We first reviewed a 45nm Intel processor back in September, and since then, the CPU maker has been ramping up production and slowly transitioning to 45nm chips across its product lines. Two of the final steps along Intel's path to 45nm ubiquity are of great interest to PC enthusiasts: budget dual- and quad-core processors. We like budget processors for obvious reasonsthey're cheap, like usand not-so-obvious onesthey tend to have the most overclocking headroom. We especially like the idea of budget 45nm Core 2 processors for yet another reason: they promise to combine a potent punch with modest power draw.
We have two of these chips on the bench today, and they're just now becoming widely available. The Core 2 Quad Q9300 is Intel's most affordable quad-core processor, and it promises to supplant a long-time favorite of ours, the Core 2 Quad Q6600, by offering additional goodness at the exact same price. The Core 2 Duo E7200, meanwhile, is Intel's cheapest 45nm dual-core CPU and a potential goldmine of overclocking potential. As is our dubious custom, we've tested these two processors against a whole slew of would-be competitors and wholly inappropriate alternative options.
The Core 2 Quad Q9300: Affordable four-banger
The Q9300 is built from the same basic ingredient as Intel's other 45nm processors: the dual-core chip code-named Penryn. To create a quad-core processor, Intel groups two Penryn chips together into one package. The two chips operate more or less independently, communicating only by means of the front-side bus. In that sense, the Q9300 is really not much different from the Core 2 Extreme QX9650 introduced last October.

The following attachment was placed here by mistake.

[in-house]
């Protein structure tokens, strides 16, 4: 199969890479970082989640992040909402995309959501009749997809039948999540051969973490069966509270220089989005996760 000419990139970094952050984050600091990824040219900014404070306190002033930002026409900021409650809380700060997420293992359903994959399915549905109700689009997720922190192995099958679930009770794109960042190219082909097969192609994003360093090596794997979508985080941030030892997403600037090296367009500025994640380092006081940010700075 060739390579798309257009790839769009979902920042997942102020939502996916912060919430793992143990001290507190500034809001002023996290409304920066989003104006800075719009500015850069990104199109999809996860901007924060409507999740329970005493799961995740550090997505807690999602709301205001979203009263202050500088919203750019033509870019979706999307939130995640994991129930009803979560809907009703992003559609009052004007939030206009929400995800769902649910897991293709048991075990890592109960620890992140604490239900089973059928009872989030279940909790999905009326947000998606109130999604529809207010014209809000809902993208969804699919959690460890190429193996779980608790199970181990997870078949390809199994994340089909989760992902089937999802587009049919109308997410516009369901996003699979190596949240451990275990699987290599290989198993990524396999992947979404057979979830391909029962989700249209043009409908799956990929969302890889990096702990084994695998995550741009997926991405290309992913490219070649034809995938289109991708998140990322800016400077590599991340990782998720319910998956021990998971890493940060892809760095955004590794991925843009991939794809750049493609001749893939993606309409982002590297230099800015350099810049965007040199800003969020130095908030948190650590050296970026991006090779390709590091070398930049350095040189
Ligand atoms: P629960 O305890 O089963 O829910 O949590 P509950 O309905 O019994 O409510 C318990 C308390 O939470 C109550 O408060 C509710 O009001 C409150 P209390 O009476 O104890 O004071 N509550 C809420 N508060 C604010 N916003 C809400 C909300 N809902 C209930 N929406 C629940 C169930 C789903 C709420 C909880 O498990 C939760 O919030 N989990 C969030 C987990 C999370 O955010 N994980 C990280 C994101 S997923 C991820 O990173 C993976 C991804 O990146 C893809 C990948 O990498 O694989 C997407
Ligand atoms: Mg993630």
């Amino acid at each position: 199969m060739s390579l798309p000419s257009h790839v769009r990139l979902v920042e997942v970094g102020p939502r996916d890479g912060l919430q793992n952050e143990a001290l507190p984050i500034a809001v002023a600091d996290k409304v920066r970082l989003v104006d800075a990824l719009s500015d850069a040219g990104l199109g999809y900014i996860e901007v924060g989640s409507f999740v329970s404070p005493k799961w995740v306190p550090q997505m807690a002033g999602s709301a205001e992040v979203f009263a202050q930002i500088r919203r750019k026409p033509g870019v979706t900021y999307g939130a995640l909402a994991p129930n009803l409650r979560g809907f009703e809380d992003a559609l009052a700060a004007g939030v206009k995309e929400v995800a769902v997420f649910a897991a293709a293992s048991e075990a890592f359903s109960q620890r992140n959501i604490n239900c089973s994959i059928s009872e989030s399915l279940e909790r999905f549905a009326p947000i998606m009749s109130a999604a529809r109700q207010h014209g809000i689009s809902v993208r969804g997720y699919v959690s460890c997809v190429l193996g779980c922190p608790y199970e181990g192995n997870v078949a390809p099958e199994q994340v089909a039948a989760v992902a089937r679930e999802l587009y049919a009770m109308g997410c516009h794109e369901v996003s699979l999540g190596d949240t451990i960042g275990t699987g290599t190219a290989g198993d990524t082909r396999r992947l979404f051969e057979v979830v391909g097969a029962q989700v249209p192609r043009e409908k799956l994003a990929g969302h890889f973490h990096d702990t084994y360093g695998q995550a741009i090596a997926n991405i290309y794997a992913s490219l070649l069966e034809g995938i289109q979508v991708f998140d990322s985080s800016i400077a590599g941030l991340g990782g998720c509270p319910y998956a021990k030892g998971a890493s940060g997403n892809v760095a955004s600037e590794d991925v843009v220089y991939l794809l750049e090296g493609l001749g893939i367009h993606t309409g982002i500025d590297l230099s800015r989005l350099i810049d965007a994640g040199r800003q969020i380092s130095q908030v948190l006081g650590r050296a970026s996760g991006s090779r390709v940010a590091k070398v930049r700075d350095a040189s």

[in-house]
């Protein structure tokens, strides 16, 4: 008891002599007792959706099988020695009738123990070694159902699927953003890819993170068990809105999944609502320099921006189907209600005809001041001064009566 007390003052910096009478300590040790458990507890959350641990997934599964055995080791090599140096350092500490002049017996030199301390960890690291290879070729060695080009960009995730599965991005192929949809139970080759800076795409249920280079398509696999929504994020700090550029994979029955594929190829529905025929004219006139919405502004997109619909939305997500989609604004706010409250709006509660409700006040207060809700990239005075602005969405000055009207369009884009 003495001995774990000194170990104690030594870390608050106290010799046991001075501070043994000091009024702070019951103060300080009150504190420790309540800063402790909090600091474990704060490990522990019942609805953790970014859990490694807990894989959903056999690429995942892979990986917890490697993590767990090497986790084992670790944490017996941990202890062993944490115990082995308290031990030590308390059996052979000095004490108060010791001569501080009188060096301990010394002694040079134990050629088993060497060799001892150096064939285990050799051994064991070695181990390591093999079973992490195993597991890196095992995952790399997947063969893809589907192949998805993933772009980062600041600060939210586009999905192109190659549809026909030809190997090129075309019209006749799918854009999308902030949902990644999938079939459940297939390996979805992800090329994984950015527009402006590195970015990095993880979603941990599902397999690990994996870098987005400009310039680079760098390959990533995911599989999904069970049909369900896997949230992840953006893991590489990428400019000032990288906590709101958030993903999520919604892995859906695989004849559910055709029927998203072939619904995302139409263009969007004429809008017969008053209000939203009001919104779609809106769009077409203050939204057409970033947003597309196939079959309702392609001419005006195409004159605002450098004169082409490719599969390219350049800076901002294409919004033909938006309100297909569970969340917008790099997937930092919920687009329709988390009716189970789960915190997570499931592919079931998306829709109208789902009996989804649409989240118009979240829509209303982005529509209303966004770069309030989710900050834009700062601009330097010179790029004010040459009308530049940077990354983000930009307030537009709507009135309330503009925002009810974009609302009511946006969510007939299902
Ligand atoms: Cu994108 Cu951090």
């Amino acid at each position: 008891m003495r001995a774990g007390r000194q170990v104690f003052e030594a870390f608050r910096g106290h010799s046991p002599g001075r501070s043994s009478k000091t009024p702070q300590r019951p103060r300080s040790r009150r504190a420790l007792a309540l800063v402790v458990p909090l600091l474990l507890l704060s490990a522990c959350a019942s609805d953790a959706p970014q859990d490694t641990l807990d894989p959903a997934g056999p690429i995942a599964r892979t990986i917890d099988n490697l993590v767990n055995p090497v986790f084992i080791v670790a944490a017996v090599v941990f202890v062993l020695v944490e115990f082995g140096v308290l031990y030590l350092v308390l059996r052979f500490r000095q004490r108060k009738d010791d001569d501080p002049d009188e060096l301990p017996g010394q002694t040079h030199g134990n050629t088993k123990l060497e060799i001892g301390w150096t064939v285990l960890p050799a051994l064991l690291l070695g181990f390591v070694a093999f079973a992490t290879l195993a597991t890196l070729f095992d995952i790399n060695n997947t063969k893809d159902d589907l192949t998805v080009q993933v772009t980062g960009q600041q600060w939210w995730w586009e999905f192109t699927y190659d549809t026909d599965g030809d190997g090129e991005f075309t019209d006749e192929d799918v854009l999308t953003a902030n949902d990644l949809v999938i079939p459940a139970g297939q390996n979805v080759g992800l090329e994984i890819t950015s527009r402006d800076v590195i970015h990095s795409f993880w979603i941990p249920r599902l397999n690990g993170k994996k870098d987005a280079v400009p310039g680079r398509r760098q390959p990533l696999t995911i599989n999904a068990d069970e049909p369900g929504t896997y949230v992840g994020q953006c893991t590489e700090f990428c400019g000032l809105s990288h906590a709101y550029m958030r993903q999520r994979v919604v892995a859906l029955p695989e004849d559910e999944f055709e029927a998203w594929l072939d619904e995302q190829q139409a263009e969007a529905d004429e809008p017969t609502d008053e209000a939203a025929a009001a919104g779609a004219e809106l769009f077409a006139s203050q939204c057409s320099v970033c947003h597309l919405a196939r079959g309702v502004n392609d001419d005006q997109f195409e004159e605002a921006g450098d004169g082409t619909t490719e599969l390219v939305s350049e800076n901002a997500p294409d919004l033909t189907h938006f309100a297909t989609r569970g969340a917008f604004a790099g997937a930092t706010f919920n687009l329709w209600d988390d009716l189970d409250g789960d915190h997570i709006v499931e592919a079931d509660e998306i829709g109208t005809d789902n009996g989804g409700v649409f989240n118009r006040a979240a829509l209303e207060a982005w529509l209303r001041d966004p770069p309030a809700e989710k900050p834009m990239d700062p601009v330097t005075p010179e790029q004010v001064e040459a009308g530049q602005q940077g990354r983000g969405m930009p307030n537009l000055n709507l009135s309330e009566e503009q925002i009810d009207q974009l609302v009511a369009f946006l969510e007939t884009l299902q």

What makes the Q9300 distinctive is its level-two cache. Each Penryn chip has 6MB of L2 cache onboard, dynamically partitioned and shared between the chip's two cores. That gives most Penryn-based quad cores a total of 12MB of L2 cache. (Math is hard.) In the Q9300, however, each chip has half of its L2 cache disabled, so the processor has a two-by-3MB cache config, for a total of 6MB of L2.
Yep, it's neutered. But Intel's willing to sell it cheaper that way. The Q9300 runs at a default 2.5GHz on a 1333MHz bus and lists at $266. Factor in Penryn's higher per-clock performance, and the Q9300 beats out its predecessor on multiple fronts. The Core 2 Quad Q6600 offered a 2.4GHz core clock, 1066MHz bus, and an older version of the Core microarchitecture for the same price.
How much will the Q9300's smaller cache size affect its performance? Well, like so many things, it depends. If a program's working data set is too large to fit into a 3MB cache but will fit comfortably into a 4MB or 6MB cache, then the difference may be pronounced. If not, then the difference may be zip, nada, nothing. The thing is, these days, caches are becoming large enough that we're getting well into the realm of diminishing returns for larger caches, especially in common desktop applications. You'll see what I mean when you see the Q9300's performance results.